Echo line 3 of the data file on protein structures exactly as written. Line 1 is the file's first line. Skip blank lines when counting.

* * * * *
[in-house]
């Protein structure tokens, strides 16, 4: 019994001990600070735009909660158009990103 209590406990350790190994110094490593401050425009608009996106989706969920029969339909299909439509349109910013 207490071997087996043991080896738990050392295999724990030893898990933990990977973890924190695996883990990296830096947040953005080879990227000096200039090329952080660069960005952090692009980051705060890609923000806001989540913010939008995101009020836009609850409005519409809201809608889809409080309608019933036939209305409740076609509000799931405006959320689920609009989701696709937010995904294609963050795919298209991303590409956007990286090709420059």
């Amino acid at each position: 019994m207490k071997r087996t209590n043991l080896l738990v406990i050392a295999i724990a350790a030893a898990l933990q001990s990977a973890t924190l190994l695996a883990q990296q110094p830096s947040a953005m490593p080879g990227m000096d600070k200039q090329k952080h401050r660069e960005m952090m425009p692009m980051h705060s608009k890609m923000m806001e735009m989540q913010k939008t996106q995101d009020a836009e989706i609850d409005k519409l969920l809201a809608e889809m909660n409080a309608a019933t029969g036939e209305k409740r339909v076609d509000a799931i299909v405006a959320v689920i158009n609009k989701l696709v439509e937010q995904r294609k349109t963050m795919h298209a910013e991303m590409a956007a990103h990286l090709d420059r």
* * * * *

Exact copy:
């Amino acid at each position: 019994m207490k071997r087996t209590n043991l080896l738990v406990i050392a295999i724990a350790a030893a898990l933990q001990s990977a973890t924190l190994l695996a883990q990296q110094p830096s947040a953005m490593p080879g990227m000096d600070k200039q090329k952080h401050r660069e960005m952090m425009p692009m980051h705060s608009k890609m923000m806001e735009m989540q913010k939008t996106q995101d009020a836009e989706i609850d409005k519409l969920l809201a809608e889809m909660n409080a309608a019933t029969g036939e209305k409740r339909v076609d509000a799931i299909v405006a959320v689920i158009n609009k989701l696709v439509e937010q995904r294609k349109t963050m795919h298209a910013e991303m590409a956007a990103h990286l090709d420059r």